Jersey Alcoholics Anonymous still in high demand as it marks 70 years

Credit: PA

Alcoholics Anonymous in Jersey is celebrating its 70th anniversary.

The charity was brought over to the island in 1951, having started in the US in 1935.

One member, said their life "began to change in ways that I couldn't previously conceive" after turning to the charity for help.

A notice, published in the Jersey Evening Post in 1952, said: "I am very pleased to see that a branch of Alcoholics Anonymous has been established in Jersey.

"This movement as many readers will know, was founded in the New World and exists solely for the care and rehabilitation of dipsomaniacs."

"It is conducted, solely, by those who have experienced the horror of chronic drinking and who, therefore, understand the craving for drink, which makes the dipsomaniac lose all sense of reason."

Help for islanders dealing with alcohol addiction:

Figures published in 2015 revealed Jersey residents are among the heaviest drinkers in Europe, second only to Lithuania.

In addiction, statistics published in 2020 revealed over a quarter of adults in the island were drinking more than they were before the coronavirus lockdown.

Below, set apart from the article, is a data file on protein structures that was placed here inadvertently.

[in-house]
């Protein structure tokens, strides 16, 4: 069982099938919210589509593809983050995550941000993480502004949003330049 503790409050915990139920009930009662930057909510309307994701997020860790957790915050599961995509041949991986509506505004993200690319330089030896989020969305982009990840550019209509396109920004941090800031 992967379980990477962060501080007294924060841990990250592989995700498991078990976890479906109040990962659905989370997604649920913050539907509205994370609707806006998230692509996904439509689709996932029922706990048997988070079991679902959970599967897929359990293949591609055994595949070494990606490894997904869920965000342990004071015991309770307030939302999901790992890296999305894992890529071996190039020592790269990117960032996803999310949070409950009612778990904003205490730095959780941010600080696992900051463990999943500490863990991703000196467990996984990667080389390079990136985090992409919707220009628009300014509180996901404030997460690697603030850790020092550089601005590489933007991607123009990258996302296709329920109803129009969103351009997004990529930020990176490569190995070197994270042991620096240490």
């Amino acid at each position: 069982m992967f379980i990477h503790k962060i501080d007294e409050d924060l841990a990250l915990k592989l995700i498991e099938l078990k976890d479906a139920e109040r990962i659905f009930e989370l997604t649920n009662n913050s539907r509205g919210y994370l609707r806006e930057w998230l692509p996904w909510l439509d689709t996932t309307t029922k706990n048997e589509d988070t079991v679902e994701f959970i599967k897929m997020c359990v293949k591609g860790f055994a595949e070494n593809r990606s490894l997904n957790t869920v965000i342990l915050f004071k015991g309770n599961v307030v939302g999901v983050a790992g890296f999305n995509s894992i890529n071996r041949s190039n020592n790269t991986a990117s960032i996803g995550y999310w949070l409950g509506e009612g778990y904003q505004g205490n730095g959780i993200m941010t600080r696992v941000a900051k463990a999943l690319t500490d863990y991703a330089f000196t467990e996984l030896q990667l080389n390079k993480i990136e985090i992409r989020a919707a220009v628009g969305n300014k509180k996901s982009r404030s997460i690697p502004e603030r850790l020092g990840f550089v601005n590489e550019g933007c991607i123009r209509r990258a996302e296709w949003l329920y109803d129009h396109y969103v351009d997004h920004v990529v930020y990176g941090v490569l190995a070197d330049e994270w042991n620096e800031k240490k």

Many support groups, including Alcoholics Anonymous, were prevented from holding meetings in person.

That's something that the head of alcohol addiction charity Silkworth Lodge, said would have had an impact on people's recovery.

A report by Jersey's government in 2018 revealed:

  • 11% of Jersey adults were teetotal compared 20% of adults in England

  • 945 hospital admissions were specifically related to alcohol in 2017

  • 1 in 4 assaults and more than 1 in 3 serious assaults were recorded by police as involving alcohol

Figures for 2019 and 2019 are yet to be published.

In Guernsey, there are 13 AA meetings a week serving roughly 200 members on the island.

At the same time, the future of the island's Alcohol Advisory Service is still hanging in the balance after the States decided to cut funding.